The UNF Spinnaker will roll off the presses for the last time March 31.
Spinnaker Business Manager Klajdi Stratoberdha announced to the 18-member staff at the weekly budget meeting March 12 that it would discontinue publishing the 32-year-old newspaper, UNF’s longest running student publication, and cease delivery to more than 15,000 weekly readers.
“This is crap,” Spinnaker Managing Editor Josh Salman said. “It’s not only a sad day for journalism and democracy but for my stomach as well.”
The ad revenue has been consistently dropping due to the sagging economy, and advertisers are less willing to place ads in a student publication, Stratoberdha said.
The Spinnaker’s ad revenue was not able to offset operating expenses, and it has not been supplemented with additional funds from Student Government as promised since the two formed a public-private partnership in 2005.
Since the Spinnaker is no longer serving UNF, the staff members will have to go back to the ranks of couch potatoes and deadbeats, Salman said.
“[The Spinnaker] was important to me,” Editor in Chief Holli Welch said. “Without an office on campus, I am going to have to study and print like a commoner in the Library.”
Triggers of collapse
Initial efforts by the business and advertising department to attract readers and increase ad revenue were unsuccessful, but staff members still hoped something could be done, Welch said.
But when former UNF student media adviser Josh Stewart left in summer 2008, the Spinnaker was left without a professional to counsel it through
a multimedia renovation amid looming economic pressures affecting the newspaper’s budget.
“We were really hoping for the best while trying to prepare for the worst,” Welch said.
But the state of the media industry in general had frightening prospects. Both long-standing and reputable publications, the Seattle Post-Intelligencer and the Rocky Mountain News recently went under – after operating for 150 years.
In December, the Spinnaker learned a new student media adviser would take the position. This was after the Spinnaker earned the No. 2 spot for Best of Show award at the 2008 Associated Collegiate Press Awards in Kansas City.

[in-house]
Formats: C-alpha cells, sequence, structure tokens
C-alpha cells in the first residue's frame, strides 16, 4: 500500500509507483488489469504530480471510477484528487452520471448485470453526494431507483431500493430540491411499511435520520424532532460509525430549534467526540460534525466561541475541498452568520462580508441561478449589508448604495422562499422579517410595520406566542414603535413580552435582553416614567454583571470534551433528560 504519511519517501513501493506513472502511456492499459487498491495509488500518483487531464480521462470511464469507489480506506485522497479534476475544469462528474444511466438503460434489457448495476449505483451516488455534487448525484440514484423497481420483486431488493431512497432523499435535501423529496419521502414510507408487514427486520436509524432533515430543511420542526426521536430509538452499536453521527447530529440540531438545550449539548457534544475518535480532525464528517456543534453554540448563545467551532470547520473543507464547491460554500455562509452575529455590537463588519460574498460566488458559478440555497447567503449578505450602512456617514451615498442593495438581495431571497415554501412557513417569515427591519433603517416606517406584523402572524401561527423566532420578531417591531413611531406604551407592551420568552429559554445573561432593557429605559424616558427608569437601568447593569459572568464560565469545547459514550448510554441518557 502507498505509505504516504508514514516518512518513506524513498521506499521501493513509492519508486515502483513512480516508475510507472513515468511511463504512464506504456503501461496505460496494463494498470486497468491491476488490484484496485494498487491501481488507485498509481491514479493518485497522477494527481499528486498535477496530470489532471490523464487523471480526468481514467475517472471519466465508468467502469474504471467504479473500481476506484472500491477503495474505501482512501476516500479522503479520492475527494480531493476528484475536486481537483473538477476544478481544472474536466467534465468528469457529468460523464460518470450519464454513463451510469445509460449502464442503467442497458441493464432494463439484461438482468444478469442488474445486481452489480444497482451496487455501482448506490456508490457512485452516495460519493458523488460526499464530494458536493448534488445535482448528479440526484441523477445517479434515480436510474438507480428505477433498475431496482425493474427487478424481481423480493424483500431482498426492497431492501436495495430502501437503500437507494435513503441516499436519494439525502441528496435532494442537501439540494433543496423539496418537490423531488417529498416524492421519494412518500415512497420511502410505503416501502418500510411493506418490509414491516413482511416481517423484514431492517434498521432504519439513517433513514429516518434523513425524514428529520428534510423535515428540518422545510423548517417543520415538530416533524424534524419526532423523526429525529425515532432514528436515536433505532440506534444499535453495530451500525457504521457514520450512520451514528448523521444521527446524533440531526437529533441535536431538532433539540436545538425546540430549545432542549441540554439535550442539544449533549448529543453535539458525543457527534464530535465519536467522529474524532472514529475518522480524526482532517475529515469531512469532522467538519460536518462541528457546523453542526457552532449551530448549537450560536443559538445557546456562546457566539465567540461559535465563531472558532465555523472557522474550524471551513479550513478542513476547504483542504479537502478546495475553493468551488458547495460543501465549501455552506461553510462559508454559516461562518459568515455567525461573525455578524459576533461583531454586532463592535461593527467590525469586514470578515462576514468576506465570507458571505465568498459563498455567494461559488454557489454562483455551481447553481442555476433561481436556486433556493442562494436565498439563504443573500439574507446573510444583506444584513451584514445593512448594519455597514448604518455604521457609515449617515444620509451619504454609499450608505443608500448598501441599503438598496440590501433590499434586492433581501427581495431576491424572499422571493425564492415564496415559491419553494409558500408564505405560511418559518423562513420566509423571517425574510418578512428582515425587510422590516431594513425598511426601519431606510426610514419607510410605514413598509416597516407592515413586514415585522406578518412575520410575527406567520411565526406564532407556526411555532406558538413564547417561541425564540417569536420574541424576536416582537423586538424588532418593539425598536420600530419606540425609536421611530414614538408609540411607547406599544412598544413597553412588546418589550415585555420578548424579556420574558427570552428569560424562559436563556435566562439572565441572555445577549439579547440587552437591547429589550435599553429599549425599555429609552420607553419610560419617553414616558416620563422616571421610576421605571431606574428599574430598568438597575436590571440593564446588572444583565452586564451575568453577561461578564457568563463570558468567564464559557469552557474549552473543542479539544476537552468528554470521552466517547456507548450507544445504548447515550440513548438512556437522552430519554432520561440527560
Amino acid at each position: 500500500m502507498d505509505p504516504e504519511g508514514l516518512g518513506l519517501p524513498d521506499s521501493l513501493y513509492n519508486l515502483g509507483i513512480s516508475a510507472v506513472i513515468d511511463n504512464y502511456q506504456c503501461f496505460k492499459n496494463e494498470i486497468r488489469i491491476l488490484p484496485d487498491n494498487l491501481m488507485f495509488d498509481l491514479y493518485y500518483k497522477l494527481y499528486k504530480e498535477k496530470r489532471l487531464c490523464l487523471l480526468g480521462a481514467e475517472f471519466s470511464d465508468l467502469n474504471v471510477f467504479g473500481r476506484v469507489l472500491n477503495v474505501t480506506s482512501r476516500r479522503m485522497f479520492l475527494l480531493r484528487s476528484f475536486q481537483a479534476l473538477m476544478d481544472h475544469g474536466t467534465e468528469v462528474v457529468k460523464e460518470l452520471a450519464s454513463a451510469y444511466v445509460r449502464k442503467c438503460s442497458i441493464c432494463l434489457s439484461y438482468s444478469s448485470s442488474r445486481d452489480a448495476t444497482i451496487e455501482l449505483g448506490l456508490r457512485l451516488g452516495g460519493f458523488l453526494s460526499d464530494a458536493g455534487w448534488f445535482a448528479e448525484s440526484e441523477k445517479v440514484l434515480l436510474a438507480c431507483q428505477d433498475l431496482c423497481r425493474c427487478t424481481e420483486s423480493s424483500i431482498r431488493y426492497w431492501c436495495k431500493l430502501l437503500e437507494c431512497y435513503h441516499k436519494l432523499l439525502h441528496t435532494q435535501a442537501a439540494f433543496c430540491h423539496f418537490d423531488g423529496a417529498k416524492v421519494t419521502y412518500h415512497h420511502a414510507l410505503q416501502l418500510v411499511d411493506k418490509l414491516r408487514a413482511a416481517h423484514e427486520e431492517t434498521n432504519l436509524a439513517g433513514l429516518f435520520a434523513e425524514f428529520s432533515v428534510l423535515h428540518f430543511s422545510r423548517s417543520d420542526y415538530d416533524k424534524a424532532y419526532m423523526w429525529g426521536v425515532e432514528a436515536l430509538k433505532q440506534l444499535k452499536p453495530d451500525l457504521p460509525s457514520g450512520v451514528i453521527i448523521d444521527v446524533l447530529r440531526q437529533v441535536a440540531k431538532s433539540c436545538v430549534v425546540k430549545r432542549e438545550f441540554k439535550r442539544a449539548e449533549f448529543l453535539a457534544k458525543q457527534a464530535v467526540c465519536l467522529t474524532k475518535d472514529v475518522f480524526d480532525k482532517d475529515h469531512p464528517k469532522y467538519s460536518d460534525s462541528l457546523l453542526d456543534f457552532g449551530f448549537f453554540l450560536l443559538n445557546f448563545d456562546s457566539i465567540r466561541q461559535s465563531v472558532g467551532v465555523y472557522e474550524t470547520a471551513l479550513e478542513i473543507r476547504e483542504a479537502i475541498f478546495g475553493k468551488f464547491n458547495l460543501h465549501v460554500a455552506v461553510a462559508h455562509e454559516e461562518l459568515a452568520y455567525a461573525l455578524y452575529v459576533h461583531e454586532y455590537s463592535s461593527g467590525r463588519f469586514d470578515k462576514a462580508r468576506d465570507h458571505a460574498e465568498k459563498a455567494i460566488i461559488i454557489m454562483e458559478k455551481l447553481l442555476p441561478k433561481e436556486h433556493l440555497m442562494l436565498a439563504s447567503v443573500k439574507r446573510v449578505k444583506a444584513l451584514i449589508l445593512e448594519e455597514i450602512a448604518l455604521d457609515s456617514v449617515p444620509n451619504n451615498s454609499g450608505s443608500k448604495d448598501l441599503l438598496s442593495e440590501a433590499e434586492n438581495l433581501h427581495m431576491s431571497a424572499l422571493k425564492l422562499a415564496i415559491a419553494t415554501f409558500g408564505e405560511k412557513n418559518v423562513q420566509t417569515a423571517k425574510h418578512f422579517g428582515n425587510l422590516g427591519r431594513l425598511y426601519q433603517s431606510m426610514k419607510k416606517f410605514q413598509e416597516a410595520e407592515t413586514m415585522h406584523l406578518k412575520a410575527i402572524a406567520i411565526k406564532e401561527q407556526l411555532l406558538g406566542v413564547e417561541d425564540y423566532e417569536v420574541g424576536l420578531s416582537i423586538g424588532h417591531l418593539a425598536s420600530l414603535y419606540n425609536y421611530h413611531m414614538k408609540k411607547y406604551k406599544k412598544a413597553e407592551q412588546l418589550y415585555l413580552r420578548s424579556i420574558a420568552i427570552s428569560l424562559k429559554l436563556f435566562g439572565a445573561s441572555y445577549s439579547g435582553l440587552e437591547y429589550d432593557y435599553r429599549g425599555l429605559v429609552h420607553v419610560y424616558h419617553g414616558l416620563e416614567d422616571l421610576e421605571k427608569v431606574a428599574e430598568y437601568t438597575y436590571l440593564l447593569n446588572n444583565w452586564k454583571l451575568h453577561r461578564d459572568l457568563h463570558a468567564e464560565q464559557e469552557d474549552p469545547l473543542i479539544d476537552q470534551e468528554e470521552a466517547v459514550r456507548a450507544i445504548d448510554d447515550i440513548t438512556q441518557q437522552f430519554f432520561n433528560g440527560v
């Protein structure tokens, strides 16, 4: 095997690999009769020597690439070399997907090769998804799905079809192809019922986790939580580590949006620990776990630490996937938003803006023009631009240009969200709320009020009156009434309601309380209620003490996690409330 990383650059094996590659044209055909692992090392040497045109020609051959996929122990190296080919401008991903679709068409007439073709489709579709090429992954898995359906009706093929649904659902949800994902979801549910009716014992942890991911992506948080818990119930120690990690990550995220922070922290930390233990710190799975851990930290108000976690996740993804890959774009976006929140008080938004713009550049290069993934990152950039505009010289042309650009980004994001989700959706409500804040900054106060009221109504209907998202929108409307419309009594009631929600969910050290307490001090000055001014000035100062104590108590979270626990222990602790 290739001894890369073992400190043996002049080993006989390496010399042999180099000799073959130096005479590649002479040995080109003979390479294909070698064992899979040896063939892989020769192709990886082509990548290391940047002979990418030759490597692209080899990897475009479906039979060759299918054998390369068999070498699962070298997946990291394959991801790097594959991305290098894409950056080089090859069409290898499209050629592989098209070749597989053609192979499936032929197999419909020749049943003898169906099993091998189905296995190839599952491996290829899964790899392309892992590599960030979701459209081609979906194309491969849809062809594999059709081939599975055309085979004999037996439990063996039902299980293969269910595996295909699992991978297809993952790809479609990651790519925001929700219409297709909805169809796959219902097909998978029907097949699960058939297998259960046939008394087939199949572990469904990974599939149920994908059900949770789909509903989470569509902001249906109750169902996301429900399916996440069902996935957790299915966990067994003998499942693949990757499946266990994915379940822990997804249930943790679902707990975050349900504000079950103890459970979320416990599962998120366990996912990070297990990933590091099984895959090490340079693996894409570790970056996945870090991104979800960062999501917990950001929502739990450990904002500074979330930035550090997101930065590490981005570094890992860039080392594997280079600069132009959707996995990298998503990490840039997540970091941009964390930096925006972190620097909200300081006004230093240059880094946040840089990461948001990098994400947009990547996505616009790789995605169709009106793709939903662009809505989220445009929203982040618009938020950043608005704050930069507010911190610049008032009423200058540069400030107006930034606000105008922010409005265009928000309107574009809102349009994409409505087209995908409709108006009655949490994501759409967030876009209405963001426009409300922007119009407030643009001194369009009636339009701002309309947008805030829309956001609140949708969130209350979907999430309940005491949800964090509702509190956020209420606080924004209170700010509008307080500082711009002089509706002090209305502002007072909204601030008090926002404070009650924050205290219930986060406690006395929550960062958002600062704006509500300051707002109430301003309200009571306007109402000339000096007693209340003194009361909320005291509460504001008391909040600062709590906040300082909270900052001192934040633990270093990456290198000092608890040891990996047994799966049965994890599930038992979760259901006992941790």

“I just got here,” Student Media Adviser John Timpe said. “I fled the newspaper industry because of all the failing papers. What am I going to do now?I have kids to feed.”
After an intensive overhaul and online re-branding, unfspinnaker.com was recently informed it was a finalist for the Online Pacemaker award, the National Scholastic Press Association’s highest honor. The award acknowledges progressive and innovative techniques in coverage, writing and graphics, which set the pace for the industry.
Regardless of awards and notoriety, the Spinnaker’s doors are now shut.
Effects of a nonexistent Spinnaker
One of the prime tenets of journalism is keeping the government accountable and being a watch dog for the public.
“Our first order of business at the next Senate meeting is to double our salary and extend some of our current benefits to stay in place even after graduation,” said Mike Saathoff, student body vice president. “Next, we will be creating several new cabinet positions to hire more of our fraternity brothers. A transportation czar, soil and water commissioner, election rigger and mid-afternoon snack planner are some of the ideas that have been suggested so far.”
Beyond the Spinnaker’s role as a watch dog, the communication department will also suffer from the loss.
“Now that [the school’s] publication is gone, I will have nowhere to dump all of the sub-par stories my students write that won’t make it into credible local publications,” UNF Professor Paula Horvath-Neimeyer said. “It really is a sad day; it’s like our consolation prize for C and below students doesn’t exist anymore.”
How staff members are coping
After the closure announcement, Spinnaker staff members each had to cope in their own way. Assistant News Editor James Cannon II pulled a bottle of Chateau Mouton Rothschild 2003 Pauillac Bordeaux and sat it on his once ostentatious desk.
“I have been saving this for a special occasion,” Cannon said. “I am jobless, my mortgage is due, I have two alimony checks due in a week and have to pay the government’s confiscatory taxes April 15. What could be a better occasion to drink an $800 bottle of wine?”
Other staffers took a more proactive approach: drinking while updating their resume.
Features Editor Jason Yurgartis was seen chugging Pabst Blue Ribbon and frantically trying to download his Top 5 archives onto his thumb drive to send off to Pitchfork Media to begin a new career as a pretentious adjective abuser.
Jacksonville’s unemployment rate doubled from 4.8 percent in February 2008 to 9.5 percent in March 2009, according to the Florida Agency for Workforce Innovation. Experts said the Spinnaker’s closure will further compound the already bleak employment numbers in Duval County.
The paper’s closure is expected to add one-thousandth of a percentage point to the county’s unemployment rating.
Furthermore, there are 12 moderately educated former writers from the Spinnaker with no other usable skill sets who are seeking gainful employment.
If any news, trade publication, travel guide, instruction manual or leaflet writing organization is looking for employees with the aforementioned skills, please call the Spinnaker office at 620-2727.
However, all calls need to be placed no later than noon April 3, as our phones will no longer be in service.
Editor’s Note:The Spinnaker staff recognizes the current economic situation and the effects it has on the journalism industry, among many others. This article in no way mocks the hardships of other papers around the nation; rather it is a college newspaper’s attempt to have a little fun. Thanks for the support.